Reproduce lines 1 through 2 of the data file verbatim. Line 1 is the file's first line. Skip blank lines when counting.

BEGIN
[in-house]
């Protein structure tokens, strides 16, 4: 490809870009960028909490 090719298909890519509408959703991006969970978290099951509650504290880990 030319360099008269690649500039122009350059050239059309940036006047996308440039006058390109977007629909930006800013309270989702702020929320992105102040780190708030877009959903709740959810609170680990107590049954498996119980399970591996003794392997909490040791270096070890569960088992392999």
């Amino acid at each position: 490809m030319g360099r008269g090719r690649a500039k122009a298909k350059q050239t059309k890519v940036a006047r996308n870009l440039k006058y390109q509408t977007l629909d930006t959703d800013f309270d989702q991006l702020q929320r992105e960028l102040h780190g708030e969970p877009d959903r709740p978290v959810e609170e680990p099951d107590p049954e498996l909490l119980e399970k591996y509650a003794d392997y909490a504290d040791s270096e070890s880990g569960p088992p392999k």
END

[in-house]
């Protein structure tokens, strides 16, 4: 490809870009960028909490 090719298909890519509408959703991006969970978290099951509650504290880990 030319360099008269690649500039122009350059050239059309940036006047996308440039006058390109977007629909930006800013309270989702702020929320992105102040780190708030877009959903709740959810609170680990107590049954498996119980399970591996003794392997909490040791270096070890569960088992392999």